My wife Tracy has reviewd the following book, Treasuring God in our Traditions, by Noel Piper.
When I was a child, I looked forward to each major holiday in our home as a time when we would do the same family activities in the same way year after year. Even today, I treasure traditions I grew up with and hold to them very closely. They continue to give me a sense of belonging, of comfort, and of anticipation. In Noel Piper’s book, Treasuring God in Our Traditions, she states that “both heirlooms and traditions strengthen our sense of history and belonging” (15). In our chaotic and hectic lifestyles, we need, as Christian families, to think through our traditions and intentionally set out to develop the best of what we grew up with, as well as the best of what we develop for our current families. Piper’s book is full of practical suggestions and inspiration for doing just that!
Piper begins by establishing that the most valuable family heirloom we have is our relationship with Christ. If this is true in our lives, then we should structure our “everyday traditions” and our “especially traditions” around this fact. Traditions and ceremonies in our home become visual representations of our faith and allow our children, as well as visitors in our home, to see our faith illustrated in concrete and tangible ways.
The ceremonies, yearly feasts, and remembrances God gave the Israelites in the Old Testament speak of the power of such annual events. God designed these times as reminders for the adults, as well as teaching times for the children. Piper defines a tradition as, “The things we do regularly that help us in our deepest being to know and love and want God, the things that help our lives to be infiltrated with God—those things are tradition. And then if there are children in our lives, to pass these God-focused activities to the next generation—that’s what tradition is for a Christian.” (25).
The next question is how traditions are imparted, or how they teach the truths we want them to express. Piper responds with two main points. First, tradition must be intentional. It must be planned. We must think beforehand what we want our holidays to say, and then plan traditions that will support that teaching. Second, tradition must be consistent. We must do things the same way each year, while being flexible and realizing that some things change with the ages of our children, or the make-up of our family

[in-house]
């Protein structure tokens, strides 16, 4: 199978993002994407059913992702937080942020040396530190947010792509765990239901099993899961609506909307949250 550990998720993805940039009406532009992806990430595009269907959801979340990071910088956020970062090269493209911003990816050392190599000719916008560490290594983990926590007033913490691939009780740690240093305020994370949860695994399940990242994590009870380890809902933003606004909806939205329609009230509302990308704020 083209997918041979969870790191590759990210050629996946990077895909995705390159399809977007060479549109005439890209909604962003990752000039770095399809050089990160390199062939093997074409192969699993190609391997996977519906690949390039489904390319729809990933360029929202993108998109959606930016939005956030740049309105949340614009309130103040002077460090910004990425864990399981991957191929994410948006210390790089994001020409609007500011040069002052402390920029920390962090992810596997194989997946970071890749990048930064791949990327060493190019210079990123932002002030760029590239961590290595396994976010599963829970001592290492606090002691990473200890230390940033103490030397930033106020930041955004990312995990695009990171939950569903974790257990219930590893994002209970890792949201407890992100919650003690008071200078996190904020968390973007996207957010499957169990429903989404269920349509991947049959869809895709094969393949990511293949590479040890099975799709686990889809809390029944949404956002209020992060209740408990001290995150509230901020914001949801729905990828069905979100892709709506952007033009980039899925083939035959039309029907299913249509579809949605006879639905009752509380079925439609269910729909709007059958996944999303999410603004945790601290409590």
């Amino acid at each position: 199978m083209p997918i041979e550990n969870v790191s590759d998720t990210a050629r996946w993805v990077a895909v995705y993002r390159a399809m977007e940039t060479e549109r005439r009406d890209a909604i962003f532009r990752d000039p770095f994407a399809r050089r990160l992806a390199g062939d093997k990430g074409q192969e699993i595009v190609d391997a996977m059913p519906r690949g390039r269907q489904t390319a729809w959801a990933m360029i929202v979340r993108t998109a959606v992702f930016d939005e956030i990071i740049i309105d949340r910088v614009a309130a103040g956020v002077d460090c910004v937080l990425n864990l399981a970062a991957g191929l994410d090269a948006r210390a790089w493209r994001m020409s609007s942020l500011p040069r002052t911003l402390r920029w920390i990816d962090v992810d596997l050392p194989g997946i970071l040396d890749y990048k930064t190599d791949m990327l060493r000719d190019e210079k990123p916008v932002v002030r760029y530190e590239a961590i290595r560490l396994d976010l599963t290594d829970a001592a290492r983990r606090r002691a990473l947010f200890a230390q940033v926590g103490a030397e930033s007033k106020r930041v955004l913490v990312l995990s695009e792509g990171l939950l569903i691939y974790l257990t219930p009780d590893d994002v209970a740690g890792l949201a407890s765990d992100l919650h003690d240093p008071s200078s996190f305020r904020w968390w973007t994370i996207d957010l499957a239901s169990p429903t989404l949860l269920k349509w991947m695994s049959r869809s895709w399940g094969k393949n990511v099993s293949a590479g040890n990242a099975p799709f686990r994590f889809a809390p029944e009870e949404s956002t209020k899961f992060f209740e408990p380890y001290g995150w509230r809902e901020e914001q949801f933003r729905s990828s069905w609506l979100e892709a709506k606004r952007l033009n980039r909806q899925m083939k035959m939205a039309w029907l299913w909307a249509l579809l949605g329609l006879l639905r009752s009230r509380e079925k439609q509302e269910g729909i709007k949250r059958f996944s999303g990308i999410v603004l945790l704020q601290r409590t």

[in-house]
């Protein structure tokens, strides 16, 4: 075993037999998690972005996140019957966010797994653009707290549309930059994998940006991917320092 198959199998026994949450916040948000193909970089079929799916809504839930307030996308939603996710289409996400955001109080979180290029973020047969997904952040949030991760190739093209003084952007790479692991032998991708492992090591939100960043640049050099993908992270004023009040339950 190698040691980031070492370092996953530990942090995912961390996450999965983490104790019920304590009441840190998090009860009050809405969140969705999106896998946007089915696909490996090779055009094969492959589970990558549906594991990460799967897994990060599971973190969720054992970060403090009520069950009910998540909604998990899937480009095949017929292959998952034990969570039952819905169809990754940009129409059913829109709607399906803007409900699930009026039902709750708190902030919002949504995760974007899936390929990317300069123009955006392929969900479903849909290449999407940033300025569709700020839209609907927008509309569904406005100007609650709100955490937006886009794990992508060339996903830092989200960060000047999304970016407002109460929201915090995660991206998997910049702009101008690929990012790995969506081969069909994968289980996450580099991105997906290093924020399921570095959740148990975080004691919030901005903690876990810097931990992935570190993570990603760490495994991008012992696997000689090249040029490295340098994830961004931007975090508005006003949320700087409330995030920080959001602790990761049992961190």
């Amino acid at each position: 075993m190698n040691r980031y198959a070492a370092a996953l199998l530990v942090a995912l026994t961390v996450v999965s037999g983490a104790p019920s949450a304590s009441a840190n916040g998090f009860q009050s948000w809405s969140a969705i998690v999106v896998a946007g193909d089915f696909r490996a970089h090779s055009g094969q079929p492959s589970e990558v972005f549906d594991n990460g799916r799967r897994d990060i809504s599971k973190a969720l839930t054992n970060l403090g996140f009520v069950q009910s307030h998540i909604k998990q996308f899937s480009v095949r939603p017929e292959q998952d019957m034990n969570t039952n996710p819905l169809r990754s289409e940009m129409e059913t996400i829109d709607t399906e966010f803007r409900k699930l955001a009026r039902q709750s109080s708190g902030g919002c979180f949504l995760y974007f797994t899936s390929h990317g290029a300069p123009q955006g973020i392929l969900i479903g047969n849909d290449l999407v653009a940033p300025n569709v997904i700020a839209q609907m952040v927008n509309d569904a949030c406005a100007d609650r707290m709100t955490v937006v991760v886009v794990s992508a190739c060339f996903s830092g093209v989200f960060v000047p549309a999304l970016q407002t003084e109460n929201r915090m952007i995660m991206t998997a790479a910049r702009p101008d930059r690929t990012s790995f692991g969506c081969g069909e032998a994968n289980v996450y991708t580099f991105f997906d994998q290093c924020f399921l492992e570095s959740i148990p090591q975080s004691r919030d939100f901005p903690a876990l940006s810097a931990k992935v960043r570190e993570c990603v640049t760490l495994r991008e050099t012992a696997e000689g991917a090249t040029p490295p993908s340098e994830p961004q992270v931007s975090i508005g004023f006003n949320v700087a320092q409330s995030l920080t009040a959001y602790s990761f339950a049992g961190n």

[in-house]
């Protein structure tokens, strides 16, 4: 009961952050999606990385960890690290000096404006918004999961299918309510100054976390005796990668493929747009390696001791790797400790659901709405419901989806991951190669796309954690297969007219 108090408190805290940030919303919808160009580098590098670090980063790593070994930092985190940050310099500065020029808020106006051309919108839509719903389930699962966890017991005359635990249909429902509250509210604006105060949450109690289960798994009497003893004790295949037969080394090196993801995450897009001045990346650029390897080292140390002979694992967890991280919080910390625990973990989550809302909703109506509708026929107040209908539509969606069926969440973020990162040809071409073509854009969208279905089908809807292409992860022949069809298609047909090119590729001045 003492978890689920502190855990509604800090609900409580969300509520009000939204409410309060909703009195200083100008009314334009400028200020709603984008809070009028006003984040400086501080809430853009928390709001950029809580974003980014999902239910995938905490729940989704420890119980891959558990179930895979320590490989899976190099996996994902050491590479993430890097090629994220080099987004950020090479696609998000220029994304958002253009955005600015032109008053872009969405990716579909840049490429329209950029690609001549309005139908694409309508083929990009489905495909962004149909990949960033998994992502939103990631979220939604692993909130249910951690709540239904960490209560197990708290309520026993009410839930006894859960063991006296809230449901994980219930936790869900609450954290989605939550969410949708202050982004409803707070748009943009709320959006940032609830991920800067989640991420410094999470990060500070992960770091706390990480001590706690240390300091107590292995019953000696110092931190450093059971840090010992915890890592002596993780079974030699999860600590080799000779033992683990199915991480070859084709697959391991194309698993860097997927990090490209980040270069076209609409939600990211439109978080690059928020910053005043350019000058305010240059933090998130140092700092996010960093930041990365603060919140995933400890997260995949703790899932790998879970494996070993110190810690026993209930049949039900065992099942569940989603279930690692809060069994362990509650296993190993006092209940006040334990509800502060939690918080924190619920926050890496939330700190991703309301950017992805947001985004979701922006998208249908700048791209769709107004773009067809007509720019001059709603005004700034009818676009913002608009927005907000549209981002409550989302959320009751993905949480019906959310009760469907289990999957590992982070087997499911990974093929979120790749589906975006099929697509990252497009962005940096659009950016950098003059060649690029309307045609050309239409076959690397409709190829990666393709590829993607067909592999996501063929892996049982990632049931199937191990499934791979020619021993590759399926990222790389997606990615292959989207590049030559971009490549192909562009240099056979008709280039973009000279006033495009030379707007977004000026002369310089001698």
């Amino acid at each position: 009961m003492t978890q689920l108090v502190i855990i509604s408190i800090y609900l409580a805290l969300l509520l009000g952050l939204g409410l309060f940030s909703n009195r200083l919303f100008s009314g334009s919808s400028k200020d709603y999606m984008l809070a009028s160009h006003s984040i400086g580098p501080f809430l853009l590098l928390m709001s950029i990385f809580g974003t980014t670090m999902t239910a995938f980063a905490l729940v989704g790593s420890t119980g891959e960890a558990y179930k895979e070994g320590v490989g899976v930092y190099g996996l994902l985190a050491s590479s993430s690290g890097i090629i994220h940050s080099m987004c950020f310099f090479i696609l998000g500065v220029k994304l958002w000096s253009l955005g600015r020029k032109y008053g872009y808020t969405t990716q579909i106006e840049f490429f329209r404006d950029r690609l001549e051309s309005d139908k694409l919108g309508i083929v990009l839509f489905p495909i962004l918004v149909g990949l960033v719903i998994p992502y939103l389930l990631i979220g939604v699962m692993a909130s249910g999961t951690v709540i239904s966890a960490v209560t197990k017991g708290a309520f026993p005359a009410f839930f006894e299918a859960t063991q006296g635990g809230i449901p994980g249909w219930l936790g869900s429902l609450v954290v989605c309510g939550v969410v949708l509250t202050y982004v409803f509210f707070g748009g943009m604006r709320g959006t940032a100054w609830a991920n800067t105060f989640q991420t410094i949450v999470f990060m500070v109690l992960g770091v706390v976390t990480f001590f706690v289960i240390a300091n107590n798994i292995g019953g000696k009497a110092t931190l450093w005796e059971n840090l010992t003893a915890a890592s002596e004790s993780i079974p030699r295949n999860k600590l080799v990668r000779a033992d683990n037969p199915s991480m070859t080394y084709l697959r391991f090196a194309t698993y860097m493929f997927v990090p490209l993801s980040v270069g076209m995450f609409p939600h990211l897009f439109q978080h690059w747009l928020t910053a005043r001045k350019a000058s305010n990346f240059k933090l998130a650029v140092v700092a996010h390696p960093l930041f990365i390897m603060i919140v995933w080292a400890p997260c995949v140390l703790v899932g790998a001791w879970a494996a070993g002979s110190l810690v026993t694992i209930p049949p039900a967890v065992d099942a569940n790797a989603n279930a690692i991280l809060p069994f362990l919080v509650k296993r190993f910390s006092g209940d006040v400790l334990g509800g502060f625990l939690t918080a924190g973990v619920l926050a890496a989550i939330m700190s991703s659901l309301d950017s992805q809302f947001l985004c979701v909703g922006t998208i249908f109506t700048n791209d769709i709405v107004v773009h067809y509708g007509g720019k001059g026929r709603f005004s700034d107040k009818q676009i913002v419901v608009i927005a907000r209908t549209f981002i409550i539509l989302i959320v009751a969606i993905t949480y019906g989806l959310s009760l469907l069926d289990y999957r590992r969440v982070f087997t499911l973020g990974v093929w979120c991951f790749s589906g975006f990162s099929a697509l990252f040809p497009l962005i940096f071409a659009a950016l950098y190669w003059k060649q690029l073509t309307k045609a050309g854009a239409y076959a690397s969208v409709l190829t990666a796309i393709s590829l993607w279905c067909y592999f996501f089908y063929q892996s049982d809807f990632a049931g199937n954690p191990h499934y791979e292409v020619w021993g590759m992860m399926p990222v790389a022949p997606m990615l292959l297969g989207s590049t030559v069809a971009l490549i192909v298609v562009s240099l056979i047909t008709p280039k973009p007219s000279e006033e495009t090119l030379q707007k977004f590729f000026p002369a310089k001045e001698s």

A particularly profitable section of the book is two chapters devoted to “everyday traditions”. We often live very hectic lives with chaotic schedules at a haphazard and frantic pace. We do not have time to do intentional things, nor do we spend much time thinking about the day-to-day rituals of our lives. Piper gives many practical suggestions about ordering your child’s day, scheduling one-on-one time with Dad, doing morning chores, accomplishing bed-time, going to church, and doing daily family devotions. All of these activities become much easier and happier when everyone knows what to expect. We also illustrate for our children how important they are when we make them part of our everyday traditions.
The next three chapters are devoted to “especially traditions” including weddings, funerals, birthdays, Christmas, and Easter. I found the chapter about Easter especially exciting as we tend to have many traditions around birthdays and Christmas, but perhaps fewer intentional traditions centered on Lent and Easter.
The only disappointment I had with this book was the lack of any real place for what I would call “just-for-fun traditions”. While I would heartily concur with Piper that our traditions ought to speak of Christ and our Christian faith, and holidays in general are far too secular, I would also like to see a few fun traditions throughout the year. It may have been beyond the scope of Piper’s book to include such events, but what about hunting for pumpkins at the local pumpkin patch in the fall, making strawberry pancakes on the first day of spring, or dying Easter eggs at Easter. While these kinds of things do not necessarily fall under the category of religious traditions, they can speak to a child about the joy of special activities reserved for special days. They can be fun times for the whole family, even if that is the only real spiritual lesson they impart.
I heartily recommend this book to all families whether you have children or not. All people, whether adults or children, need the special place of yearly traditions in their lives. We all need the comfort and assurance that there are some things we will do the same way every single time. Along with that, we can all be challenged to live our everyday lives with a little more ritual and dependability, making sure the intentional things we want to do are given the priority in our day. After all, God is a dependable God. These rituals and traditions are but a shadow of our God with whom there is no shadow of turning or change. May God bless your family, and the traditions you hold dear!